By Phil Lansing, IRU member
The innocuous sounding Pebble Partnership is a mining operation getting its knickers in a twist over the motion picture Avatar. One can easily see why. Pebble seeks to dig a vast mine complex in the best part of wild Alaska. Avatar is a make-believe story about the depredations of a soulless mining company on a really nifty far away planet. Pebble’s problem is that if you substitute normal Alaskan Aleut and Yup’ik people for Avatar’s 10-foot blue aliens, the movie pretty much tells the Pebble Mine story. Take out the love interest and gun violence, and you practically have a documentary.
The place Pebble plans to stomp is Alaska’s Bristol Bay region, at the base of the Alaska Peninsula. You’ve heard of the area: Katmai National Park, Brooks Camp (source of photos of bears fishing in a waterfall) Lake Iliamna (Alaska’s biggest – complete with freshwater seals) and Bristol Bay itself. The area’s sockeye salmon run is the world’s largest and best managed: 40 million fish in 2009, 50 million expected in 2010. The sport fishing is world-class. The region lacks spiritually cool blue aliens but really does include good-natured Yup’ik and Aleut communities, still living subsistence-based lives by choice. It also supports a $320 million per year commercial salmon industry that is a world model for sustainability. Alaska natives own a fair chunk of that industry, making subsistence a little more comfortable.
Enter the Pebble Partnership, with controlling interest split between a Canadian outfit and Anglo American of Great Britain. Anglo’s Chairman is Sir John Parker, a Cecil Rhodes wannabe who appears typecast for the villain role. Pebble seeks to mine an estimated $350 billion — not a typo, billion — in gold, copper and other minerals right smack on top of Bristol Bay’s Iliamna and Nushagak watersheds, the most important for salmon, bears, people, caribou and other users. It’s not Avatar’s Sacred Tree House, but it’s close enough. The proposed complex may include North America’s largest open pit and largest tailings lakes, with earthen dams totaling more than 9 miles in length. And all of this is in the earthquake prone Pacific Ring of Fire. The region’s soils carry a high natural content of mercury, arsenic and other nasties. When the soils are undisturbed all is well. When the soils are disturbed (by giant Star Wars-ish mining machines, for example) wind and waterborne grit can contaminate the water and whack the salmon. Salmon sustain the region and are sacred to most area inhabitants.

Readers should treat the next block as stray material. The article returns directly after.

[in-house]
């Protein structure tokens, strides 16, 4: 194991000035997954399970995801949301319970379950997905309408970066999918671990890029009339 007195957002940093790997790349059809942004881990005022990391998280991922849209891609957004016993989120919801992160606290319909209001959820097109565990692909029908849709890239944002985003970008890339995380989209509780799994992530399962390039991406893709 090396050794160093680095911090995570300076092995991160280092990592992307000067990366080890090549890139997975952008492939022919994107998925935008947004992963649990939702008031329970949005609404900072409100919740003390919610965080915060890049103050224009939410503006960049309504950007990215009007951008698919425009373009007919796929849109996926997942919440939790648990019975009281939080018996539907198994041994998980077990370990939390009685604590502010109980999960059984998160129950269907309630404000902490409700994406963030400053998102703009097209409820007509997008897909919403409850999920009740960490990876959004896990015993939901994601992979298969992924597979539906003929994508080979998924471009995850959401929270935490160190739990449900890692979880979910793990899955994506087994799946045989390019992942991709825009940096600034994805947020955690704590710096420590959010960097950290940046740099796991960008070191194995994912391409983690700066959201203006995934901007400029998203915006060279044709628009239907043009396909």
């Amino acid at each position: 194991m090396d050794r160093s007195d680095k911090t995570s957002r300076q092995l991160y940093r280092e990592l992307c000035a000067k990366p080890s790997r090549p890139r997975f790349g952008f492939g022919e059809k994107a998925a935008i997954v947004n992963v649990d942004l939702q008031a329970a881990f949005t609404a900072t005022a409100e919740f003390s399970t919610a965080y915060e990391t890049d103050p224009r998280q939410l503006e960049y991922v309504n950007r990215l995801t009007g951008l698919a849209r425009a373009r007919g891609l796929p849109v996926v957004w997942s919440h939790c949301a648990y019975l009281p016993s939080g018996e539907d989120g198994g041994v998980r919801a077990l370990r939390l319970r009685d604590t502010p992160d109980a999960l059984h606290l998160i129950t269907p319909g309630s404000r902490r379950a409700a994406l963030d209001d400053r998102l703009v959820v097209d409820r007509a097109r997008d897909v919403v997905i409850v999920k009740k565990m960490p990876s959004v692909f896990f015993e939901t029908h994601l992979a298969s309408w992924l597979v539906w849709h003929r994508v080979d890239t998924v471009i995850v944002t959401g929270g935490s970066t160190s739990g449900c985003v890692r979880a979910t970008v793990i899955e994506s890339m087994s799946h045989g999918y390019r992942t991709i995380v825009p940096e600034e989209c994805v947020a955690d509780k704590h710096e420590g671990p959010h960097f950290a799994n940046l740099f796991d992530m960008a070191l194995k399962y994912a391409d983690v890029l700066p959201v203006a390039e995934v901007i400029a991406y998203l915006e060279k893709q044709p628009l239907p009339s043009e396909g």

With such a huge project and a $1.5 billion investment, Pebble is soulless but canny. At the outset it hired most of the expert environmental consultants in Alaska to gather and sort data. As Pebble owns the data it can junk what it dislikes. Now scientific criticism can only come from outside companies that don’t know the territory. In other words, Pebble bought “good science.” Next, the company poured money into the area, hiring community leaders as consultants for obscene fees and renting housing at exorbitant rates, anything to buy support and divide opinion. It even set up a foundation to buy thoughtful gifts for villages: ambulances and soccer uniforms are two examples. Fortunately, Bristol Bay natives have known about white guys with gifts for generations. The City Council of Dillingham, Bristol Bay’s largest community, recently voted to reject all gifts from Pebble. Debate centered not on whether they might want the mine — all were opposed — but on whether they should still take the bribes.